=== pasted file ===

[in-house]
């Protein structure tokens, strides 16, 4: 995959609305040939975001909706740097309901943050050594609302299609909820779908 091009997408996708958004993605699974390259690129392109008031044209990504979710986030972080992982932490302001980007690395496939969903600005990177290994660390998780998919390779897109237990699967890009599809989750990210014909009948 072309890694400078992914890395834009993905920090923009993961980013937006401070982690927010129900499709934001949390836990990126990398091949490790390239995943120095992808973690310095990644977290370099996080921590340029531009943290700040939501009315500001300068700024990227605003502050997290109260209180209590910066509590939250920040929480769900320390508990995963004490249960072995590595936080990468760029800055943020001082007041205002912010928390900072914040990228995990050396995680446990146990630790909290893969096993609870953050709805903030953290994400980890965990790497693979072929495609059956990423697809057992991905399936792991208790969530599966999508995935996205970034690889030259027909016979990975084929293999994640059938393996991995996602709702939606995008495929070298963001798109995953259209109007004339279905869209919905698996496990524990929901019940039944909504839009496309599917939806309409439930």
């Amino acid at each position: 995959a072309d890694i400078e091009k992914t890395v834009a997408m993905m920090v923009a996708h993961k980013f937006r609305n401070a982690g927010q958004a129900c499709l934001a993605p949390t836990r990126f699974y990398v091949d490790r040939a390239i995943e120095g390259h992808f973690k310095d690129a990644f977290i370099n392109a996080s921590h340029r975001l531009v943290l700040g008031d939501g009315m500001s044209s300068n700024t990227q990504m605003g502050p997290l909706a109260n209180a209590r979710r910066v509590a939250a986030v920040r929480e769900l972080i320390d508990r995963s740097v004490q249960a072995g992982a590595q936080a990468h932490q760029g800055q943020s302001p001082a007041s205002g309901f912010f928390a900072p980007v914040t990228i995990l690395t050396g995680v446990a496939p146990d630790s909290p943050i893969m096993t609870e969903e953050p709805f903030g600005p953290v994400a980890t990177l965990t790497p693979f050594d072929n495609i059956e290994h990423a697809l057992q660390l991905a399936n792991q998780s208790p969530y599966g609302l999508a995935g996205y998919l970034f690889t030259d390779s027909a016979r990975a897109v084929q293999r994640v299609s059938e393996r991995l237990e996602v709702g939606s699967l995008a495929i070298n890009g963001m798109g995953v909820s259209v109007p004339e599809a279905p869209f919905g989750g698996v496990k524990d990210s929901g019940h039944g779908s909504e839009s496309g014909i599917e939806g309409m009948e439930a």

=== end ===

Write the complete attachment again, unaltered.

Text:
[in-house]
């Protein structure tokens, strides 16, 4: 995959609305040939975001909706740097309901943050050594609302299609909820779908 091009997408996708958004993605699974390259690129392109008031044209990504979710986030972080992982932490302001980007690395496939969903600005990177290994660390998780998919390779897109237990699967890009599809989750990210014909009948 072309890694400078992914890395834009993905920090923009993961980013937006401070982690927010129900499709934001949390836990990126990398091949490790390239995943120095992808973690310095990644977290370099996080921590340029531009943290700040939501009315500001300068700024990227605003502050997290109260209180209590910066509590939250920040929480769900320390508990995963004490249960072995590595936080990468760029800055943020001082007041205002912010928390900072914040990228995990050396995680446990146990630790909290893969096993609870953050709805903030953290994400980890965990790497693979072929495609059956990423697809057992991905399936792991208790969530599966999508995935996205970034690889030259027909016979990975084929293999994640059938393996991995996602709702939606995008495929070298963001798109995953259209109007004339279905869209919905698996496990524990929901019940039944909504839009496309599917939806309409439930």
């Amino acid at each position: 995959a072309d890694i400078e091009k992914t890395v834009a997408m993905m920090v923009a996708h993961k980013f937006r609305n401070a982690g927010q958004a129900c499709l934001a993605p949390t836990r990126f699974y990398v091949d490790r040939a390239i995943e120095g390259h992808f973690k310095d690129a990644f977290i370099n392109a996080s921590h340029r975001l531009v943290l700040g008031d939501g009315m500001s044209s300068n700024t990227q990504m605003g502050p997290l909706a109260n209180a209590r979710r910066v509590a939250a986030v920040r929480e769900l972080i320390d508990r995963s740097v004490q249960a072995g992982a590595q936080a990468h932490q760029g800055q943020s302001p001082a007041s205002g309901f912010f928390a900072p980007v914040t990228i995990l690395t050396g995680v446990a496939p146990d630790s909290p943050i893969m096993t609870e969903e953050p709805f903030g600005p953290v994400a980890t990177l965990t790497p693979f050594d072929n495609i059956e290994h990423a697809l057992q660390l991905a399936n792991q998780s208790p969530y599966g609302l999508a995935g996205y998919l970034f690889t030259d390779s027909a016979r990975a897109v084929q293999r994640v299609s059938e393996r991995l237990e996602v709702g939606s699967l995008a495929i070298n890009g963001m798109g995953v909820s259209v109007p004339e599809a279905p869209f919905g989750g698996v496990k524990d990210s929901g019940h039944g779908s909504e839009s496309g014909i599917e939806g309409m009948e439930a």